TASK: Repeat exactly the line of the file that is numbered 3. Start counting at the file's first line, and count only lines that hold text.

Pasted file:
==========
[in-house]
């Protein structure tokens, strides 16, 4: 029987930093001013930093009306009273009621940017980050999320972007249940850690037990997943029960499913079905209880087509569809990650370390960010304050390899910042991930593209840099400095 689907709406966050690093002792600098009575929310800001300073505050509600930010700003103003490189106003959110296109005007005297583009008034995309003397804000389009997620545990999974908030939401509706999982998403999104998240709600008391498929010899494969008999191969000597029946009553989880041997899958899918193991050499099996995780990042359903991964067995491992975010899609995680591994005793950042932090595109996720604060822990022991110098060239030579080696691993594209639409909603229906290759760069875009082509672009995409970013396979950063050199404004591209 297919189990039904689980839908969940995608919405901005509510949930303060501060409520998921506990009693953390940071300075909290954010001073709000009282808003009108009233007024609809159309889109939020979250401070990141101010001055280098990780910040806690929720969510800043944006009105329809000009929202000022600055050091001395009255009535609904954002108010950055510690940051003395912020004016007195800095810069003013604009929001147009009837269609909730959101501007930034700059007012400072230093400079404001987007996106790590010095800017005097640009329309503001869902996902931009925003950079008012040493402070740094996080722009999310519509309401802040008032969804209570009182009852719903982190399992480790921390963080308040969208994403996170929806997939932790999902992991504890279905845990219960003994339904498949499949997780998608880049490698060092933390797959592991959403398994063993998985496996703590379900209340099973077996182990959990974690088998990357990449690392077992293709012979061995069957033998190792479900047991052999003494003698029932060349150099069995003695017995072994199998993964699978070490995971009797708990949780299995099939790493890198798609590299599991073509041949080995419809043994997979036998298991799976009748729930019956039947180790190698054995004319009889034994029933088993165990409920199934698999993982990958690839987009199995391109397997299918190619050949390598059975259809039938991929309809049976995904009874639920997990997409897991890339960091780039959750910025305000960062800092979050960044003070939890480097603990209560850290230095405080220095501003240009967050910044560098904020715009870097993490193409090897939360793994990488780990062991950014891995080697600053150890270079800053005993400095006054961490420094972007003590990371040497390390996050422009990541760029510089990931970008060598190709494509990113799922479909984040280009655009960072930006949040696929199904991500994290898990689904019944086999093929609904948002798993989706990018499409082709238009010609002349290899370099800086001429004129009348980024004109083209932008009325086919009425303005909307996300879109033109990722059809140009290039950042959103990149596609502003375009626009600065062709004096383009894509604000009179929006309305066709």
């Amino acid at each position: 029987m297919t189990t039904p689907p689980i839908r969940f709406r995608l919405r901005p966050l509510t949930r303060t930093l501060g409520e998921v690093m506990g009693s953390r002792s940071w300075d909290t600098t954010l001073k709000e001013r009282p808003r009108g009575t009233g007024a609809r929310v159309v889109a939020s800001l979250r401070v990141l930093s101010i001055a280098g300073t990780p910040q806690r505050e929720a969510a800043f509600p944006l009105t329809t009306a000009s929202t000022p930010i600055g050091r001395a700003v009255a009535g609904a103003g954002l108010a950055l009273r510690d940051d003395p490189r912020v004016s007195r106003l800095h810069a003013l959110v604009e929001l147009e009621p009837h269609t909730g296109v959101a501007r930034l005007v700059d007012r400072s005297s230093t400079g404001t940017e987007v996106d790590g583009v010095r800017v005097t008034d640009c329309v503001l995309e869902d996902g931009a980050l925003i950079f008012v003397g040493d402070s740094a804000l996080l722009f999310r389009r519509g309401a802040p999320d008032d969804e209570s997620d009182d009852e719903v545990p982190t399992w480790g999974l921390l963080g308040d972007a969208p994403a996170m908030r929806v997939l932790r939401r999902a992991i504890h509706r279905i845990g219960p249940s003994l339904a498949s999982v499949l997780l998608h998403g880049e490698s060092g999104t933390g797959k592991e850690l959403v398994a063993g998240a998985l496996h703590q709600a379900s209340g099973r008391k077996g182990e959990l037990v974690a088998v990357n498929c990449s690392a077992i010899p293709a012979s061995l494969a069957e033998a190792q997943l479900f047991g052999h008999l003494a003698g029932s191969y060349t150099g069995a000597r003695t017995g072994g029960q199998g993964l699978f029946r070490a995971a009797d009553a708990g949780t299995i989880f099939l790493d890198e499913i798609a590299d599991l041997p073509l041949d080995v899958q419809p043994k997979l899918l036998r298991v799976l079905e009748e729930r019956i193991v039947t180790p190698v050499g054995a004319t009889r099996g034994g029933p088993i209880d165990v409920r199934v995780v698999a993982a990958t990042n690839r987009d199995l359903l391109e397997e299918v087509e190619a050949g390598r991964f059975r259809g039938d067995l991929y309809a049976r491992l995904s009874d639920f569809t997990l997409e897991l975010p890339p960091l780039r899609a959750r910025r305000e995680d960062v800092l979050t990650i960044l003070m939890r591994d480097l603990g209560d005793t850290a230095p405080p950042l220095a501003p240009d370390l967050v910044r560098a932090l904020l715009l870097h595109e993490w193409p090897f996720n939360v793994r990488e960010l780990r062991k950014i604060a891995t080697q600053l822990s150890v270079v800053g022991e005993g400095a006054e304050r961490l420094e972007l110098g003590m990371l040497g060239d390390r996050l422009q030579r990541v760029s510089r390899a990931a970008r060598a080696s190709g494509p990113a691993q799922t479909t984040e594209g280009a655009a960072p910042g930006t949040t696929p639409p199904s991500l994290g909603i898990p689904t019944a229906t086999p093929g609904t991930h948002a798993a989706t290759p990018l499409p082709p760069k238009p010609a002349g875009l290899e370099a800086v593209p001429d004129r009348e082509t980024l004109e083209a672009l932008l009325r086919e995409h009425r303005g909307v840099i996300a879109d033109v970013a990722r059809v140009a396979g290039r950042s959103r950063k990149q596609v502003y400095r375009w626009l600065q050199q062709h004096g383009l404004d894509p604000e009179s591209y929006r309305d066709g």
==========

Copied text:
């Amino acid at each position: 029987m297919t189990t039904p689907p689980i839908r969940f709406r995608l919405r901005p966050l509510t949930r303060t930093l501060g409520e998921v690093m506990g009693s953390r002792s940071w300075d909290t600098t954010l001073k709000e001013r009282p808003r009108g009575t009233g007024a609809r929310v159309v889109a939020s800001l979250r401070v990141l930093s101010i001055a280098g300073t990780p910040q806690r505050e929720a969510a800043f509600p944006l009105t329809t009306a000009s929202t000022p930010i600055g050091r001395a700003v009255a009535g609904a103003g954002l108010a950055l009273r510690d940051d003395p490189r912020v004016s007195r106003l800095h810069a003013l959110v604009e929001l147009e009621p009837h269609t909730g296109v959101a501007r930034l005007v700059d007012r400072s005297s230093t400079g404001t940017e987007v996106d790590g583009v010095r800017v005097t008034d640009c329309v503001l995309e869902d996902g931009a980050l925003i950079f008012v003397g040493d402070s740094a804000l996080l722009f999310r389009r519509g309401a802040p999320d008032d969804e209570s997620d009182d009852e719903v545990p982190t399992w480790g999974l921390l963080g308040d972007a969208p994403a996170m908030r929806v997939l932790r939401r999902a992991i504890h509706r279905i845990g219960p249940s003994l339904a498949s999982v499949l997780l998608h998403g880049e490698s060092g999104t933390g797959k592991e850690l959403v398994a063993g998240a998985l496996h703590q709600a379900s209340g099973r008391k077996g182990e959990l037990v974690a088998v990357n498929c990449s690392a077992i010899p293709a012979s061995l494969a069957e033998a190792q997943l479900f047991g052999h008999l003494a003698g029932s191969y060349t150099g069995a000597r003695t017995g072994g029960q199998g993964l699978f029946r070490a995971a009797d009553a708990g949780t299995i989880f099939l790493d890198e499913i798609a590299d599991l041997p073509l041949d080995v899958q419809p043994k997979l899918l036998r298991v799976l079905e009748e729930r019956i193991v039947t180790p190698v050499g054995a004319t009889r099996g034994g029933p088993i209880d165990v409920r199934v995780v698999a993982a990958t990042n690839r987009d199995l359903l391109e397997e299918v087509e190619a050949g390598r991964f059975r259809g039938d067995l991929y309809a049976r491992l995904s009874d639920f569809t997990l997409e897991l975010p890339p960091l780039r899609a959750r910025r305000e995680d960062v800092l979050t990650i960044l003070m939890r591994d480097l603990g209560d005793t850290a230095p405080p950042l220095a501003p240009d370390l967050v910044r560098a932090l904020l715009l870097h595109e993490w193409p090897f996720n939360v793994r990488e960010l780990r062991k950014i604060a891995t080697q600053l822990s150890v270079v800053g022991e005993g400095a006054e304050r961490l420094e972007l110098g003590m990371l040497g060239d390390r996050l422009q030579r990541v760029s510089r390899a990931a970008r060598a080696s190709g494509p990113a691993q799922t479909t984040e594209g280009a655009a960072p910042g930006t949040t696929p639409p199904s991500l994290g909603i898990p689904t019944a229906t086999p093929g609904t991930h948002a798993a989706t290759p990018l499409p082709p760069k238009p010609a002349g875009l290899e370099a800086v593209p001429d004129r009348e082509t980024l004109e083209a672009l932008l009325r086919e995409h009425r303005g909307v840099i996300a879109d033109v970013a990722r059809v140009a396979g290039r950042s959103r950063k990149q596609v502003y400095r375009w626009l600065q050199q062709h004096g383009l404004d894509p604000e009179s591209y929006r309305d066709g």